U.S. Citizenship and Immigration Services (USCIS) has approved the statutory maximum 10,000 petitions for U nonimmigrant status (U visas) for fiscal year 2013. This marks the fourth straight year that USCIS has reached the statutory maximum since it began issuing U visas in 2008. Each year, 10,000 U visas are available for victims of crime who have suffered substantial mental or physical abuse and are willing to help law enforcement authorities investigate or prosecute those crimes. A U-visa petition requires certification of assistance from law enforcement.
The U-visa program was created by Congress to strengthen the law enforcement community’s ability to investigate and prosecute cases of domestic violence, sexual assault, human trafficking, and other crimes while also offering protection to victims. More than 76,000 victims and their family members have received U visas since the program was implemented.
USCIS will continue to accept U-visa petitions and process them in the order in which they are received. USCIS will resume issuing U visas on Oct. 1, 2013, the first day of fiscal year 2014 and is when visas will be available again.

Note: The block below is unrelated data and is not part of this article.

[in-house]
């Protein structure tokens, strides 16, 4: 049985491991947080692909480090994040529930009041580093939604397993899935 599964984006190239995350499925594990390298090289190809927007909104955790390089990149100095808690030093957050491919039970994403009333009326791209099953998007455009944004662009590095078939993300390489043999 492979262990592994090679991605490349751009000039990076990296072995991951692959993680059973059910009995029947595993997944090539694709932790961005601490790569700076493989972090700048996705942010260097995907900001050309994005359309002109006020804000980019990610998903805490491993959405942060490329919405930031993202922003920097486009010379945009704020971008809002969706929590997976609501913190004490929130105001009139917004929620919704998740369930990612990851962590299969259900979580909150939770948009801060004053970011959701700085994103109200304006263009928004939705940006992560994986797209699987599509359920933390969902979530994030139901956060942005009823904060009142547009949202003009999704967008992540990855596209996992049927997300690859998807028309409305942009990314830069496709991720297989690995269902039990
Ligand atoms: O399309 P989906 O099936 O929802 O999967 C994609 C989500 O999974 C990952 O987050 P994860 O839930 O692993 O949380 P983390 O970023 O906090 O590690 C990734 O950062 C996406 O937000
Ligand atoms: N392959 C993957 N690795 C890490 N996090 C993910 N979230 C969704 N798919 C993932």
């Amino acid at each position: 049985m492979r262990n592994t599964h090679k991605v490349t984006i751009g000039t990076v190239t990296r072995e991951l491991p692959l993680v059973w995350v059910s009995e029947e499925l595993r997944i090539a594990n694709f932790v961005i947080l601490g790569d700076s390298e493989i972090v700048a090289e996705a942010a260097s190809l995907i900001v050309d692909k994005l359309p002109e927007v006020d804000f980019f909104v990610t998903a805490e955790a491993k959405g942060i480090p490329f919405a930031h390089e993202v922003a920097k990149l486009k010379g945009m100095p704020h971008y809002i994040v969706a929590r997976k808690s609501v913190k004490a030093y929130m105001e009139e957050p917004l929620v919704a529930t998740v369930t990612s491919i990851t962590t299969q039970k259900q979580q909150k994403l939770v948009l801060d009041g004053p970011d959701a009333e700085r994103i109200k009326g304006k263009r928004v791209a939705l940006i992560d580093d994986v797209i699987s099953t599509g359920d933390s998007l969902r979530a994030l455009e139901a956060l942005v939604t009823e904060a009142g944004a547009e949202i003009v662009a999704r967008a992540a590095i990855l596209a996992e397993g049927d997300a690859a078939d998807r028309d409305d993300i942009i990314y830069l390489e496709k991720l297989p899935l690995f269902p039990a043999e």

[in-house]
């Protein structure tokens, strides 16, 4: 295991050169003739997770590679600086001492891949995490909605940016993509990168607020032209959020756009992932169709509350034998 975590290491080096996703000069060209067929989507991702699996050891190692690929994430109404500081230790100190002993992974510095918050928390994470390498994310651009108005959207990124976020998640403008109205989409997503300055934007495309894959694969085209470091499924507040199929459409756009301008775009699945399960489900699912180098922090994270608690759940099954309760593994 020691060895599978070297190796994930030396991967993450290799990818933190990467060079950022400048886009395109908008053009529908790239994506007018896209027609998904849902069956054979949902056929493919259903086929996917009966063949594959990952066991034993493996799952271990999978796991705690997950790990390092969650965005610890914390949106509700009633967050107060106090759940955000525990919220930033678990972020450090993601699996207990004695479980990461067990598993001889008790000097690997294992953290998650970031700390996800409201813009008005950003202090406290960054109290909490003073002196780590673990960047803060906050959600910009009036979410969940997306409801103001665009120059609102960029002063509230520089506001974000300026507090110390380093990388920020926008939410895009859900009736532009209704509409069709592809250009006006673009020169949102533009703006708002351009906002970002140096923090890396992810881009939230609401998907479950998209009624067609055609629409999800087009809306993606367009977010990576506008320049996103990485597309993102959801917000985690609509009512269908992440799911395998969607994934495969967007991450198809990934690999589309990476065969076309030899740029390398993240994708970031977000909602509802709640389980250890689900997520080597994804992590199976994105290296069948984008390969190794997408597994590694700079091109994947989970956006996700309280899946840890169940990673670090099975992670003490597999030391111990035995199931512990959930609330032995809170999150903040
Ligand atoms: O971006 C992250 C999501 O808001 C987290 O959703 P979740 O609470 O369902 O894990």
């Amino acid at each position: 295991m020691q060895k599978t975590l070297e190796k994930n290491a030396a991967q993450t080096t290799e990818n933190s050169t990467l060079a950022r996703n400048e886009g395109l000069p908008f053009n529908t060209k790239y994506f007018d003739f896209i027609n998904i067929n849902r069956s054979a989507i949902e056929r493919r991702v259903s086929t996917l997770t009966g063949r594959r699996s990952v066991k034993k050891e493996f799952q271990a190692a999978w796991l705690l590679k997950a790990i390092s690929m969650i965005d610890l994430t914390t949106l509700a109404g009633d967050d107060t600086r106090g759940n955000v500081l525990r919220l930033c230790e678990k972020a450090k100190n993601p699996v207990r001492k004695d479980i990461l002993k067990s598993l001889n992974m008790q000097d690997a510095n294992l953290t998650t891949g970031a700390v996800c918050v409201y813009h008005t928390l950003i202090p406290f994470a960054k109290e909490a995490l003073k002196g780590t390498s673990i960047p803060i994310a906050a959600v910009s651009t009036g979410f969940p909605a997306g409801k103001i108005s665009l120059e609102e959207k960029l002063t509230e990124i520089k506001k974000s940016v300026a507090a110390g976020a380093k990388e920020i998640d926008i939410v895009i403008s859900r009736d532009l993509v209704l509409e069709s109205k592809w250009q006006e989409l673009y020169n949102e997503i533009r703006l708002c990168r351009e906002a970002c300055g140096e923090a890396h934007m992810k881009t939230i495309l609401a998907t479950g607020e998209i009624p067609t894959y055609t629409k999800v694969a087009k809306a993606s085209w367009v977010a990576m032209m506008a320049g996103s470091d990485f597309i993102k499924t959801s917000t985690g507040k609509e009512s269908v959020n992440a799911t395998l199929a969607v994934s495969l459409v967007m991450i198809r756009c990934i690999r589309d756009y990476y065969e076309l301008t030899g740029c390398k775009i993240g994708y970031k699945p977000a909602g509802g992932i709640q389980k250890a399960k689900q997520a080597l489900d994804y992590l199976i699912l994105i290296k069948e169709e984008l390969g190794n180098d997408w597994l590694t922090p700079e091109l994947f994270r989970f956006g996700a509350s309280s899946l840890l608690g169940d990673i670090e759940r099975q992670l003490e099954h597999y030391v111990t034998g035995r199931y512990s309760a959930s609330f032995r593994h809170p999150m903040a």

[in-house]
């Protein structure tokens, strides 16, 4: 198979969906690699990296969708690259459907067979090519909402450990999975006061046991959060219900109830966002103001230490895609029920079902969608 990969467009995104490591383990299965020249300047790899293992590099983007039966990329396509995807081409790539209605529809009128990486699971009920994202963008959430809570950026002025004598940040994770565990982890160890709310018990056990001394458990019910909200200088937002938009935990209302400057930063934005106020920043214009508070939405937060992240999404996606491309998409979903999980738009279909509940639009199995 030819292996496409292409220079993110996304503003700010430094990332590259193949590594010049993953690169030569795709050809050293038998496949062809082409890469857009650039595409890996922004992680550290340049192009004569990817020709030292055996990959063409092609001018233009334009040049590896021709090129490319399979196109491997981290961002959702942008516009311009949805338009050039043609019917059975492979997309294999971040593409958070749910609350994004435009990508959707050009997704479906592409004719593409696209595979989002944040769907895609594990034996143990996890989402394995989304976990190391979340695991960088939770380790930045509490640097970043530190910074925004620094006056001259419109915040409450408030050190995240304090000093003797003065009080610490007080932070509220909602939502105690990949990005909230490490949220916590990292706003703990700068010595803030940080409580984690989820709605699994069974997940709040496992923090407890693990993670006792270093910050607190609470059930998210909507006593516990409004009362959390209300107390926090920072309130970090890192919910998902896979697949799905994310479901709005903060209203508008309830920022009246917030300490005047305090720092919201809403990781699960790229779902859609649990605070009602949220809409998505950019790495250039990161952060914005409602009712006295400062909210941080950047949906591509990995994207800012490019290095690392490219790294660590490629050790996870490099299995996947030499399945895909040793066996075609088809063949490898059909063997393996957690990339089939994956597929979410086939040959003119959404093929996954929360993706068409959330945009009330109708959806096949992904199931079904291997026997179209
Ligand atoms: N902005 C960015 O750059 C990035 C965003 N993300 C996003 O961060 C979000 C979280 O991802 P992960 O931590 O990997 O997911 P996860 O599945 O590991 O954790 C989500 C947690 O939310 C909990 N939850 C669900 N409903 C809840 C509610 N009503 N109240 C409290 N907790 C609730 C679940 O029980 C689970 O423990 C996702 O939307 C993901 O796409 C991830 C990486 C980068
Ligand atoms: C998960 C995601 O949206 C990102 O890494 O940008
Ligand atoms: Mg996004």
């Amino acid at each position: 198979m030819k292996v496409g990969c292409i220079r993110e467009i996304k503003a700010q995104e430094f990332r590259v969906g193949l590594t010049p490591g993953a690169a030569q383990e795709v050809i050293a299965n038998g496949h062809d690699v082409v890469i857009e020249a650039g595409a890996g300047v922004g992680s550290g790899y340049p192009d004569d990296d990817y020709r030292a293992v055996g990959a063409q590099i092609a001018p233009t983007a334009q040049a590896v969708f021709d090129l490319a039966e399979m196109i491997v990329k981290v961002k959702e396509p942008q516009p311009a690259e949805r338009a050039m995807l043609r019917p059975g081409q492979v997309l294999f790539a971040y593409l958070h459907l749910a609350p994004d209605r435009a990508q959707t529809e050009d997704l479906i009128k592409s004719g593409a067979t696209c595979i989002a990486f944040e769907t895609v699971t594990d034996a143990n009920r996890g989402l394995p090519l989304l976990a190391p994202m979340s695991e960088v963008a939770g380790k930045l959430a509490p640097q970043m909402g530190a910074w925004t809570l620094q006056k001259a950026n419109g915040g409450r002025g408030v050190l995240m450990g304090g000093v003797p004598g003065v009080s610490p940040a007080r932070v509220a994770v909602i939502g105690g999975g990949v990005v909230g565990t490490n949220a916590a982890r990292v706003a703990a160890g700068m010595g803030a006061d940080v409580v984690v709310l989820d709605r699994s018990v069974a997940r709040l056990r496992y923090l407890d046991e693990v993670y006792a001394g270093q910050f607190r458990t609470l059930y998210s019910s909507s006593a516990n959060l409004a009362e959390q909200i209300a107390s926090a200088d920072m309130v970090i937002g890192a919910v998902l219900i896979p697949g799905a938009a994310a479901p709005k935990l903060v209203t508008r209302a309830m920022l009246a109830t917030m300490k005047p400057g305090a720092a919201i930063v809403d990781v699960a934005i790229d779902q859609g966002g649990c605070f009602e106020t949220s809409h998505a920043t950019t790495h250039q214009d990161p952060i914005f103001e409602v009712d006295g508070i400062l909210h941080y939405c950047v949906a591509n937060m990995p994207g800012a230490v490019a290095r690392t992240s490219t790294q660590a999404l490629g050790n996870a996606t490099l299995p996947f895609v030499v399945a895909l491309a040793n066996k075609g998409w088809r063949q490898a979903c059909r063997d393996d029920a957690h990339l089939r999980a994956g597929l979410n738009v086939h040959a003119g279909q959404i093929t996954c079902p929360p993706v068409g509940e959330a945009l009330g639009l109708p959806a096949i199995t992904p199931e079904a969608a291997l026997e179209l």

The U nonimmigrant status (U visa) is set aside for victims of crimes who have suffered substantial mental or physical abuse and are willing to assist law enforcement and government officials in the investigation or prosecution of the criminal activity. Below are Questions and Answers pertaining to U nonimmigrant visas.
Congress created the U nonimmigrant visa with the passage of the Victims of Trafficking and Violence Protection Act (including the Battered Immigrant Women’s Protection Act) in October 2000. The legislation was intended to strengthen the ability of law enforcement agencies to investigate and prosecute cases of domestic violence, sexual assault, trafficking of aliens and other crimes while, at the same time, offer protection to victims of such crimes. The legislation also helps law enforcement agencies to better serve victims of crimes.
Q: How Does One Become Eligible for U Nonimmigrant Status?
A: There are four statutory eligibility requirements. The individual must:
- The individual must have suffered substantial physical or mental abuse as a result of having been a victim of a qualifying criminal activity.
- The individual must have information concerning that criminal activity.
- The individual must have been helpful, is being helpful, or is likely to be helpful in the investigation or prosecution of the crime.
- The criminal activity violated U.S. laws
Q: What Qualifies as “Criminal Activity”?
A: Qualifying criminal activity is defined as being an activity involving one or more activities that violate U.S. criminal law, including